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Nobel Peace Prize recipient visits campus

Nuclear weapon-free world advocate and physicist Franceso Calogero spent Nov. 12-15 on campus lecturing on mathematics and scientific ethics. Calogero is a noted scholar, and accepted a Nobel Peace Prize in 1995 on behalf of the organization Pugwash, with which he worked to produce works on the feasibility and desirability of eliminating all nuclear weapons from the world. Photo by Morgan Schleif.
Nuclear weapon-free world advocate and physicist Franceso Calogero spent Nov. 12-15 on campus lecturing on mathematics and scientific ethics. Photo by Morgan Schleif.

1995 Nobel Peace Prize recipient Francesco Calogero was on campus this past week to discuss his research on nuclear weapons and how to be an ethical scientist.

Calogero argued that not only is a nuclear attack possible today, it is very likely. An atomic bomb can destroy an entire city in mere seconds, he said, and the likelihood of terrorist groups getting their hands on such weapons is great.

Professor Ernest Simmons of the religion department was involved in making Calogero’s visit to campus possible.

“These lectures were a good example of how religion and science, particularly in the area of social ethics, can cooperate and do not need to compete.”

Simmons assisted by inviting Calogero to be the Oen Fellowship lecturer for this year, he said. The lecture Thursday night was set as the Religion 100 enrichment lecture for this semester, which is a required lecture for all Religion 100 students.

The Oen Fellowship Lecture happens annually on campus and is funded by Ordean and Carol Oen, according to Simmons.

This year’s focus on scientific ethics included three lectures and a student panel. Calogero spoke on “cool numbers” Monday. Wednesday he presented research on the feasibility and desirability of a nuclear-weapons-free world, and he spoke on the ethical obligations of scientists Thursday. The week concluded with a student panel Friday, in which four students presented different arguments regarding the desirability and feasibility of the planet becoming nuclear-weapon free.

As a physicist, Calogero is actively seeking a world free of nuclear weapons and stresses the necessity of world leaders being in active pursuit of such a future. Calogero named President Obama as an example of a president really interested in eliminating nuclear weapons.

Obama delivered a speech in Prague on April 5, 2009, which described his future desires and initiatives for decreasing the prevalence of these weapons. According to Calogero, this is the most important pronouncement of a public figure thus far, and he hopes to see more in the years to come.

Calogero believes that the likelihood of terrorist groups in the Middle East acquiring nuclear weapons is high, and several students at Concordia are also concerned by this threat. Students on campus realized this issue needs to be talked about now, both at a collegiate level and by those in power.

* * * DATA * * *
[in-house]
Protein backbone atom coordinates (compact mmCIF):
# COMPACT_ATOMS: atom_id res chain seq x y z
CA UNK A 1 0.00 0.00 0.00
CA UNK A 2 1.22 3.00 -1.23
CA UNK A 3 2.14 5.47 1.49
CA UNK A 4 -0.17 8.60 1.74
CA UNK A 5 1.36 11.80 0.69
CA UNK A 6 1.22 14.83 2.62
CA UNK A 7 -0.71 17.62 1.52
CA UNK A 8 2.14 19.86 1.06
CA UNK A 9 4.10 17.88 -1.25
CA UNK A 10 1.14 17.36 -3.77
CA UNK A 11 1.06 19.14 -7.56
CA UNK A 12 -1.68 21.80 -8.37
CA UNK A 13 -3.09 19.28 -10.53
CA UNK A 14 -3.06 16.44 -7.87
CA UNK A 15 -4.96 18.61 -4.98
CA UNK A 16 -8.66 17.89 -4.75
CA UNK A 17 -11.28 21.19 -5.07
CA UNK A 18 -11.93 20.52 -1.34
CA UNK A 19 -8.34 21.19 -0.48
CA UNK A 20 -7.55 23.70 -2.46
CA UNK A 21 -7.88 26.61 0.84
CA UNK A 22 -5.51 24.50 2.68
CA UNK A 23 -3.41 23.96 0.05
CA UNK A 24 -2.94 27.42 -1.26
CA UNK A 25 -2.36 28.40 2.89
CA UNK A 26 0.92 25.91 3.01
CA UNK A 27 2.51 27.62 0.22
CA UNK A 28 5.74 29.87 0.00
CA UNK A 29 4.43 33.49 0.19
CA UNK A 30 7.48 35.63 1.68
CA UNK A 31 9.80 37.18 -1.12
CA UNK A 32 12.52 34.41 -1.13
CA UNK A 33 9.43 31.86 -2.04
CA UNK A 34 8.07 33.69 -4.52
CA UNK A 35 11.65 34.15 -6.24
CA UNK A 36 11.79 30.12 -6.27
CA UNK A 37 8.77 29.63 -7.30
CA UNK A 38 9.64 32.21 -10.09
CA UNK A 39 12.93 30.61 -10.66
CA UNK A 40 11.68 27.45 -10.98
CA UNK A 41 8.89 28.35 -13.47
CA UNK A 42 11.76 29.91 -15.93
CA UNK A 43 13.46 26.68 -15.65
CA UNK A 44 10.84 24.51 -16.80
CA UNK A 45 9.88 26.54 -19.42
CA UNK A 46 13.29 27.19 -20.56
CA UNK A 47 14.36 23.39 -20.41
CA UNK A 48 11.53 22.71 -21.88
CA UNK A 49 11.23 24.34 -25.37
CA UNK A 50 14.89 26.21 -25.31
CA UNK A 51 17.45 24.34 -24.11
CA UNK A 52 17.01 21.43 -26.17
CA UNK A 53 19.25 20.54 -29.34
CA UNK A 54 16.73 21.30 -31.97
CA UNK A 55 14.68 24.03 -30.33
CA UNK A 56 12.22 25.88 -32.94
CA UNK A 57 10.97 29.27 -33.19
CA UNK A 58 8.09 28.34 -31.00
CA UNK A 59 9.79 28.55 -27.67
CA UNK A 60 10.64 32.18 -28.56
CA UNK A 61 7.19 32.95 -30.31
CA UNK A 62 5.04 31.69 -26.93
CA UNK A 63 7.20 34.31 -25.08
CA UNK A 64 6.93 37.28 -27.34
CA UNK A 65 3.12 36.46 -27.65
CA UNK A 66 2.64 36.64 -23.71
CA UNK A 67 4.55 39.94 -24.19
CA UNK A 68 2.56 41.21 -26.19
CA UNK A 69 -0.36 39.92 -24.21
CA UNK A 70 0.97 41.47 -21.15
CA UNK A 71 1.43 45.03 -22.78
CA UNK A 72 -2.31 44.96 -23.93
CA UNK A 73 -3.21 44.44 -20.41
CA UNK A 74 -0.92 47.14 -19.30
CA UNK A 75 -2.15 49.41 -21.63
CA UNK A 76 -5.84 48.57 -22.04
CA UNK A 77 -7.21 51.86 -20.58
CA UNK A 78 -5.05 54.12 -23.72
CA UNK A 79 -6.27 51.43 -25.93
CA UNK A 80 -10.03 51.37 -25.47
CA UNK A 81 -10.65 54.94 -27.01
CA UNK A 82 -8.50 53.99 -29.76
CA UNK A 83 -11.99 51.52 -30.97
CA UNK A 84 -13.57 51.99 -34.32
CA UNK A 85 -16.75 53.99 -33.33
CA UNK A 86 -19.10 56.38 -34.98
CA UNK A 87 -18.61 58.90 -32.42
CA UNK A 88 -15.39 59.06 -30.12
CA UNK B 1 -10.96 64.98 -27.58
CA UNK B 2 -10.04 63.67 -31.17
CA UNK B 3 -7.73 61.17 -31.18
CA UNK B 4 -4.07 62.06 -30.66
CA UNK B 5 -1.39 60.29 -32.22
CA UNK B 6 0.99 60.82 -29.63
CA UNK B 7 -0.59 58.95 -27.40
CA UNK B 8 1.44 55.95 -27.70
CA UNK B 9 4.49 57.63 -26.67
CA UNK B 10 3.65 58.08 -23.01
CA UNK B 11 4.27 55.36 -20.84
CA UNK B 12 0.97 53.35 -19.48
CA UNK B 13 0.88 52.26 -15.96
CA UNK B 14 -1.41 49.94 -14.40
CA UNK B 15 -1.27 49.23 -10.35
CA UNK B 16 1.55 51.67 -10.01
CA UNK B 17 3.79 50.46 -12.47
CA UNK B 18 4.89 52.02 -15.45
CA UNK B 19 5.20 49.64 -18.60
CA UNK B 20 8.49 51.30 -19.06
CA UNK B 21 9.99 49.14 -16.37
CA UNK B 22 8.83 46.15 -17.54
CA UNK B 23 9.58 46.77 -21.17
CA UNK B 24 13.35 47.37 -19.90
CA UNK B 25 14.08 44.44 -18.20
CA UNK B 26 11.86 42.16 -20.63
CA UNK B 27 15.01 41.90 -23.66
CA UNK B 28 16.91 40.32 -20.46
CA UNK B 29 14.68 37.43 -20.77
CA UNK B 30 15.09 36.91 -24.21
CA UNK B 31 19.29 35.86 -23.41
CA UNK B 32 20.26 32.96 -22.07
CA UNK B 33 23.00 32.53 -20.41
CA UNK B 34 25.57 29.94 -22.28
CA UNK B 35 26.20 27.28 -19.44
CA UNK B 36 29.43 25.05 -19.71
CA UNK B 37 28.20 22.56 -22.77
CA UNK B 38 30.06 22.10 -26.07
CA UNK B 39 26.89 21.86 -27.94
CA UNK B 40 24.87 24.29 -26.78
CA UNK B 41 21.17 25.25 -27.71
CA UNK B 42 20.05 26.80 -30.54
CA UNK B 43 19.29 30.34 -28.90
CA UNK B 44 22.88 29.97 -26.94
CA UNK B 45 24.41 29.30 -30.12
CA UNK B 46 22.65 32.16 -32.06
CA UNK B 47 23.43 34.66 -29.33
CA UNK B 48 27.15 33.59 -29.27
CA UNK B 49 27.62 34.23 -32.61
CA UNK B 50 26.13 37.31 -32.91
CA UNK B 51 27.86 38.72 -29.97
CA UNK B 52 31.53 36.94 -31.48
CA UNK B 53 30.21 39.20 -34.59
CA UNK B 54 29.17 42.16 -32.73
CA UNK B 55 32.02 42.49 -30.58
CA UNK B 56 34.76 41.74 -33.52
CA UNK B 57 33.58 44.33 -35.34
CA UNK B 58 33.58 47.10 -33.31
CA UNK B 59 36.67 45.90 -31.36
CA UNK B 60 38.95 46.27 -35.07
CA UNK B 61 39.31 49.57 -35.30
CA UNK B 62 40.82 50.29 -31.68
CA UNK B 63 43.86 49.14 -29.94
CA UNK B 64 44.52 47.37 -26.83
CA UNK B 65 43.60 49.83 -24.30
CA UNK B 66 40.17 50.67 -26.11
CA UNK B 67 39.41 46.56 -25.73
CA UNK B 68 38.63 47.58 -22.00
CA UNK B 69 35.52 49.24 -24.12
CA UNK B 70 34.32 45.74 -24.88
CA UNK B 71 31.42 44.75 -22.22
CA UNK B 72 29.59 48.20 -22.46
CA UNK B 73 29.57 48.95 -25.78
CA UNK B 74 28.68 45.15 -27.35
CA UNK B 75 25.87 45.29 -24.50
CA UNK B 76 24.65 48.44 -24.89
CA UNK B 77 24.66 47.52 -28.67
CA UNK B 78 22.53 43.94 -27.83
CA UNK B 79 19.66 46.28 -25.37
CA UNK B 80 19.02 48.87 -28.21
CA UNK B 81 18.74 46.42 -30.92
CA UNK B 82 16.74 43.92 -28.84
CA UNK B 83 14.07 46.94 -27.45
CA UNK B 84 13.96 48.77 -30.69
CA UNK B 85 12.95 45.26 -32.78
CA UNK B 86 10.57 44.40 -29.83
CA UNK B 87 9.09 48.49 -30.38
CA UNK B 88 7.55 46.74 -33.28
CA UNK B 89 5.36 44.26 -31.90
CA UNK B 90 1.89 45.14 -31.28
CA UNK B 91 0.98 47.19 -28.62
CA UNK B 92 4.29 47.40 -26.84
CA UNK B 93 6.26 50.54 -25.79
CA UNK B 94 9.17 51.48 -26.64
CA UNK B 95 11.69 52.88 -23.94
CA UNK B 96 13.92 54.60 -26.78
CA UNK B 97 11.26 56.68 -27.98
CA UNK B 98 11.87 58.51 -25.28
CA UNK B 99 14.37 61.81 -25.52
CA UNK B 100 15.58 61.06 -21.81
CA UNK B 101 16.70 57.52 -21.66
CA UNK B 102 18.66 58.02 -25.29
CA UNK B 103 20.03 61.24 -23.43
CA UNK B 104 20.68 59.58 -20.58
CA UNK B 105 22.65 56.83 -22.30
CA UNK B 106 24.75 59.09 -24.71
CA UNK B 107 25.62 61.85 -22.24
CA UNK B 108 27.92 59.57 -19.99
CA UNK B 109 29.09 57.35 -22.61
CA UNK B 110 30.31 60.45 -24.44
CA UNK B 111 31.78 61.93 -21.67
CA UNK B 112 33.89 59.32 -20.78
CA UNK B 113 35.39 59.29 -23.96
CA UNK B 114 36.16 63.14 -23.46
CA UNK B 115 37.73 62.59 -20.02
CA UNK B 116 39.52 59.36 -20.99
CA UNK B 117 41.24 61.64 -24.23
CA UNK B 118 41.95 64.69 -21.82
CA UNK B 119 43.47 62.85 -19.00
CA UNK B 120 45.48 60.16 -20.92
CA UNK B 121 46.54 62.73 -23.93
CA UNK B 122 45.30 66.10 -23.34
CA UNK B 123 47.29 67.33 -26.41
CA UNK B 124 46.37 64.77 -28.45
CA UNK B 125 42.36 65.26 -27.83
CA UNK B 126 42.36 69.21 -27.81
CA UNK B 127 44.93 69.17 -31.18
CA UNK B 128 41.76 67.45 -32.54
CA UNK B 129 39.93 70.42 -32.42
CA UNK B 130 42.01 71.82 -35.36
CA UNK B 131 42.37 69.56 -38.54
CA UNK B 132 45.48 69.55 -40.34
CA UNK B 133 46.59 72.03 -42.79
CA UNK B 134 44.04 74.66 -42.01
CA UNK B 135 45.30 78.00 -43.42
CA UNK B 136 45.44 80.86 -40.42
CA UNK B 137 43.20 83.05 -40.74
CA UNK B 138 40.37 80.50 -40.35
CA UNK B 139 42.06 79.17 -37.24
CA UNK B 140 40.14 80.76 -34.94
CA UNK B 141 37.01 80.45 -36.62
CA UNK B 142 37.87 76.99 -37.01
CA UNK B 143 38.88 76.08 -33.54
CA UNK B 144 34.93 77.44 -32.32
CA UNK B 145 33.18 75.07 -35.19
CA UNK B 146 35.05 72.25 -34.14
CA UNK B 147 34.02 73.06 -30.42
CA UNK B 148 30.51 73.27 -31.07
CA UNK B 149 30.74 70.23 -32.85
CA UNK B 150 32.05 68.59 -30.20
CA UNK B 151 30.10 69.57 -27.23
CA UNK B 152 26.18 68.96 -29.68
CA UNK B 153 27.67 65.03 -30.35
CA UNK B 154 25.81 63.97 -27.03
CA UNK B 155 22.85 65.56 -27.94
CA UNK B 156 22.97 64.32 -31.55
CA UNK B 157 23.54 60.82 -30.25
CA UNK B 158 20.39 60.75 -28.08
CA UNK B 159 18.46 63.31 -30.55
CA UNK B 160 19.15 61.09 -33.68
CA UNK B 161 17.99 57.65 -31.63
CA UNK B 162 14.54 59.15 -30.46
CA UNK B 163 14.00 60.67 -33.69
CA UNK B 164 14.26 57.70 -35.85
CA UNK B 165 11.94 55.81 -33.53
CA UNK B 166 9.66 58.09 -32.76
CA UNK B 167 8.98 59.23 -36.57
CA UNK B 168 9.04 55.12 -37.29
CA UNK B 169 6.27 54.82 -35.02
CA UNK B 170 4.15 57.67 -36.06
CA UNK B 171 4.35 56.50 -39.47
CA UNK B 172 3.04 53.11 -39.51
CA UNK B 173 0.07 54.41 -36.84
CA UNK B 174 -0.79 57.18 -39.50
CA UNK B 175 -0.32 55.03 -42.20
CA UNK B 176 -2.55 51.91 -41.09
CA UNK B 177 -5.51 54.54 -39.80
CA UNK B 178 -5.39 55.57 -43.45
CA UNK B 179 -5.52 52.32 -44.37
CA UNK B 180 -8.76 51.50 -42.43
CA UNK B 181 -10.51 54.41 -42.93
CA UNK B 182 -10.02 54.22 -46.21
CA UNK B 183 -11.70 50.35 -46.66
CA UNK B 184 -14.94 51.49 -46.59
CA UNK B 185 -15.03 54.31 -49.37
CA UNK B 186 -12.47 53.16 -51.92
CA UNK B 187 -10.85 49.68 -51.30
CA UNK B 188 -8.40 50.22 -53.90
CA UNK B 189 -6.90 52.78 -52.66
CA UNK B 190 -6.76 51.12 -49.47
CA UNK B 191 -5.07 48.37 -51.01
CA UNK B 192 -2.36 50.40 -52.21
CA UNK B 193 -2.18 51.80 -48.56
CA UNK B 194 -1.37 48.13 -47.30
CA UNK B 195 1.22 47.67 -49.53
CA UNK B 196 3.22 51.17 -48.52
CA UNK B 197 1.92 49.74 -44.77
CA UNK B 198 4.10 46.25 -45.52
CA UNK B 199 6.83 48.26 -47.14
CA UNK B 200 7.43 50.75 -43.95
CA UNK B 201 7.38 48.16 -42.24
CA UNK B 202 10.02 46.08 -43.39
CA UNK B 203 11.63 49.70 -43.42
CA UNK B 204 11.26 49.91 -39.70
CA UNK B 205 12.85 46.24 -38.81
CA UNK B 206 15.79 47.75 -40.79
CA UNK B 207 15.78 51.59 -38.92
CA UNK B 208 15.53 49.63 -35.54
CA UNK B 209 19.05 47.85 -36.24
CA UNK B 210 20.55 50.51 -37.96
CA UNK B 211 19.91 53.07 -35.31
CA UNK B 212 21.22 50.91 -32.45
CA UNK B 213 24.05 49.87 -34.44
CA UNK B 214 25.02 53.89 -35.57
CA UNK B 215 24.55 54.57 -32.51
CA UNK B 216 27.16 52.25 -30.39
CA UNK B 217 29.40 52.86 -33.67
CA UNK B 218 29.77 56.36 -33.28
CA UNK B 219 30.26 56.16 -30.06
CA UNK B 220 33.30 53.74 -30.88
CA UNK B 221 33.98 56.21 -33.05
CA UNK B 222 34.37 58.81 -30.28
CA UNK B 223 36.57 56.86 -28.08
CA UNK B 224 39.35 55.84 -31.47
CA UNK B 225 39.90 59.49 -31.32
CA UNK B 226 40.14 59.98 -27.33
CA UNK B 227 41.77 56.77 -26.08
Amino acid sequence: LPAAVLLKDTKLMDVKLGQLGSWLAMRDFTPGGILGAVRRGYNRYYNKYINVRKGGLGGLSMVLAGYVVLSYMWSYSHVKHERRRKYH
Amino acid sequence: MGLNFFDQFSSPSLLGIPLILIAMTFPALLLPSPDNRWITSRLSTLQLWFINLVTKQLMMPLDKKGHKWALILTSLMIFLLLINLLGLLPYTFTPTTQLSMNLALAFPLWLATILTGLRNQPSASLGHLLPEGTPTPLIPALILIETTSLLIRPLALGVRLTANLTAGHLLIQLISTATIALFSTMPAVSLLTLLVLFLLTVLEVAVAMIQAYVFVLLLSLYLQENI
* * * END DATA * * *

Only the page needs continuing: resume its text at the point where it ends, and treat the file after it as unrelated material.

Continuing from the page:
“There exist terrorist groups that would cause such a disaster if they could,” Calogero said.

Calogero directly stated what he sees as the necessary steps in moving toward a world free of nuclear weapons.

First, the United States and Russia need to partner up and include China to further the progress of nuclear disarmament. Calogero would also like to see the ratification of the Test Ban Treaty, which would prohibit nuclear weapons tests in the atmosphere, outer space and underwater.

According to the United States Office for Disarmament Affairs, the Treaty on the Non-Proliferation of Nuclear Weapons prevents the spread of nuclear weapons and weapons technology. The goal of the treaty is to eventually achieve complete disarmament and was signed by 190 countries in 1968.

The planning for Calogero’s visit began last spring, according to political science professor Rebecca Moore, who was responsible for organizing the student response panel Friday morning with assistance from her students.

“I made the panel a class project for my International Security class,” Moore said. “I asked who among the students in that class would be willing to serve on the panel and selected the panel from among the students who volunteered.”

All of the students in Moore’s class were very much involved in preparing the arguments for the panel, she said. These arguments responded to Calogero’s work on nuclear disarmament.

Taylor Tielke, one of the students on the panel, stressed the importance of bringing noted figures and academics to campus as a way in which to engage students in discussion revolving around important, real world issues.

“It involved students in the conversation,” Tielke said. “It forced students to take sides, research the topic and demonstrate knowledge on the topic.”

Student involvement was important to Simmons as well. Every Religion 100 student was required to write a response paper on the Thursday night lecture, and these papers are being discussed in class, he said.

Calogero said he would like to see the world achieve Global Zero, the elimination of nuclear weapons, in his lifetime. He referenced the reduction in gender discrimination, social status discrimination and use of chemical weaponry as signs that this is a feasible goal.

Not everyone agreed with his standpoints on nuclear disarmament, but the focus on prompting discussion and student interaction with real-world issues is inherently valuable, according to Tielke.

“It’s important for noted figures to talk to students who will eventually be taking up these roles and these mantles,” Tielke said. “It has intrinsic educational value.”

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